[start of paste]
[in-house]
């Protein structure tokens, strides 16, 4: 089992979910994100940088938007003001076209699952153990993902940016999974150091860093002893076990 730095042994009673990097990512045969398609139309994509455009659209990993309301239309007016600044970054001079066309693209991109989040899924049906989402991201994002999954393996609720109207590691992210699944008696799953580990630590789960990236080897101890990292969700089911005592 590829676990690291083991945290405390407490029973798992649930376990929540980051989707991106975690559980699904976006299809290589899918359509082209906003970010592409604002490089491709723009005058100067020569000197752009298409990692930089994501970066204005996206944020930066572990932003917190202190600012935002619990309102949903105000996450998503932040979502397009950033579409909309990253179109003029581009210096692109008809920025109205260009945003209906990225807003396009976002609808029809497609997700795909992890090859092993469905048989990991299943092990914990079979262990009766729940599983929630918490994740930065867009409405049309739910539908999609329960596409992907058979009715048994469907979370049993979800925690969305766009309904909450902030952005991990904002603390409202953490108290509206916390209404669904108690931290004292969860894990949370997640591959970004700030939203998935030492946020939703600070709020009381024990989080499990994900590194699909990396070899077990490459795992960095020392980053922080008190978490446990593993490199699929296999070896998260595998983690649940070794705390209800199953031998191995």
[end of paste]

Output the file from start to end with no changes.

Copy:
[in-house]
């Protein structure tokens, strides 16, 4: 089992979910994100940088938007003001076209699952153990993902940016999974150091860093002893076990 730095042994009673990097990512045969398609139309994509455009659209990993309301239309007016600044970054001079066309693209991109989040899924049906989402991201994002999954393996609720109207590691992210699944008696799953580990630590789960990236080897101890990292969700089911005592 590829676990690291083991945290405390407490029973798992649930376990929540980051989707991106975690559980699904976006299809290589899918359509082209906003970010592409604002490089491709723009005058100067020569000197752009298409990692930089994501970066204005996206944020930066572990932003917190202190600012935002619990309102949903105000996450998503932040979502397009950033579409909309990253179109003029581009210096692109008809920025109205260009945003209906990225807003396009976002609808029809497609997700795909992890090859092993469905048989990991299943092990914990079979262990009766729940599983929630918490994740930065867009409405049309739910539908999609329960596409992907058979009715048994469907979370049993979800925690969305766009309904909450902030952005991990904002603390409202953490108290509206916390209404669904108690931290004292969860894990949370997640591959970004700030939203998935030492946020939703600070709020009381024990989080499990994900590194699909990396070899077990490459795992960095020392980053922080008190978490446990593993490199699929296999070896998260595998983690649940070794705390209800199953031998191995």